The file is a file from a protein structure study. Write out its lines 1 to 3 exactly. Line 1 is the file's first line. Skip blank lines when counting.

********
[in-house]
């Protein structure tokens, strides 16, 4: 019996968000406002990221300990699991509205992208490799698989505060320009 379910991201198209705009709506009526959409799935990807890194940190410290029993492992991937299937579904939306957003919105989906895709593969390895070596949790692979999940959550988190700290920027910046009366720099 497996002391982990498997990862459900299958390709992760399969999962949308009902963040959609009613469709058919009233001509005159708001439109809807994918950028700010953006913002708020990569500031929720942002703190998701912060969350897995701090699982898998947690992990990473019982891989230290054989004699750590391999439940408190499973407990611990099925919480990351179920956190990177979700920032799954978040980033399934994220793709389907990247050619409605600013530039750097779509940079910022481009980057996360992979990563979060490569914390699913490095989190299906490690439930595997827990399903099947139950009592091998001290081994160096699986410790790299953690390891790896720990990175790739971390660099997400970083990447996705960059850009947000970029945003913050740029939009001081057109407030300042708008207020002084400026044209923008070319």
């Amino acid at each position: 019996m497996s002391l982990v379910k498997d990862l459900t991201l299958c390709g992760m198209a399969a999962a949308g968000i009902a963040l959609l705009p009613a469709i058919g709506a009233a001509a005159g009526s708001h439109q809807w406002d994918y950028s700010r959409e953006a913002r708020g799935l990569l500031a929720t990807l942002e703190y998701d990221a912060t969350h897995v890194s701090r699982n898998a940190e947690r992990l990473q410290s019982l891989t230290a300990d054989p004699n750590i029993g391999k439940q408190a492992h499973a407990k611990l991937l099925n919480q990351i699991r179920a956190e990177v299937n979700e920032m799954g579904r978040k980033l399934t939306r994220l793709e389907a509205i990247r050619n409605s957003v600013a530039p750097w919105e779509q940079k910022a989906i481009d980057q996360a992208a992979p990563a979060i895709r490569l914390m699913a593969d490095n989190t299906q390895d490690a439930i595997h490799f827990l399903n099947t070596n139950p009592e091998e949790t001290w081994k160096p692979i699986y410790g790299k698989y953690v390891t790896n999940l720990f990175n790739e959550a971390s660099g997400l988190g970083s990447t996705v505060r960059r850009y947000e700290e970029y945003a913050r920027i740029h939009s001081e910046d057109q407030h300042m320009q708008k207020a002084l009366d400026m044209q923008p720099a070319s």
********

[in-house]
């Protein structure tokens, strides 16, 4: 019996968000406002990221300990699991509205992208490799698989505060320009 379910991201198209705009709506009526959409799935990807890194940190410290029993492992991937299937579904939306957003919105989906895709593969390895070596949790692979999940959550988190700290920027910046009366720099 497996002391982990498997990862459900299958390709992760399969999962949308009902963040959609009613469709058919009233001509005159708001439109809807994918950028700010953006913002708020990569500031929720942002703190998701912060969350897995701090699982898998947690992990990473019982891989230290054989004699750590391999439940408190499973407990611990099925919480990351179920956190990177979700920032799954978040980033399934994220793709389907990247050619409605600013530039750097779509940079910022481009980057996360992979990563979060490569914390699913490095989190299906490690439930595997827990399903099947139950009592091998001290081994160096699986410790790299953690390891790896720990990175790739971390660099997400970083990447996705960059850009947000970029945003913050740029939009001081057109407030300042708008207020002084400026044209923008070319």
């Amino acid at each position: 019996m497996s002391l982990v379910k498997d990862l459900t991201l299958c390709g992760m198209a399969a999962a949308g968000i009902a963040l959609l705009p009613a469709i058919g709506a009233a001509a005159g009526s708001h439109q809807w406002d994918y950028s700010r959409e953006a913002r708020g799935l990569l500031a929720t990807l942002e703190y998701d990221a912060t969350h897995v890194s701090r699982n898998a940190e947690r992990l990473q410290s019982l891989t230290a300990d054989p004699n750590i029993g391999k439940q408190a492992h499973a407990k611990l991937l099925n919480q990351i699991r179920a956190e990177v299937n979700e920032m799954g579904r978040k980033l399934t939306r994220l793709e389907a509205i990247r050619n409605s957003v600013a530039p750097w919105e779509q940079k910022a989906i481009d980057q996360a992208a992979p990563a979060i895709r490569l914390m699913a593969d490095n989190t299906q390895d490690a439930i595997h490799f827990l399903n099947t070596n139950p009592e091998e949790t001290w081994k160096p692979i699986y410790g790299k698989y953690v390891t790896n999940l720990f990175n790739e959550a971390s660099g997400l988190g970083s990447t996705v505060r960059r850009y947000e700290e970029y945003a913050r920027i740029h939009s001081e910046d057109q407030h300042m320009q708008k207020a002084l009366d400026m044209q923008p720099a070319s």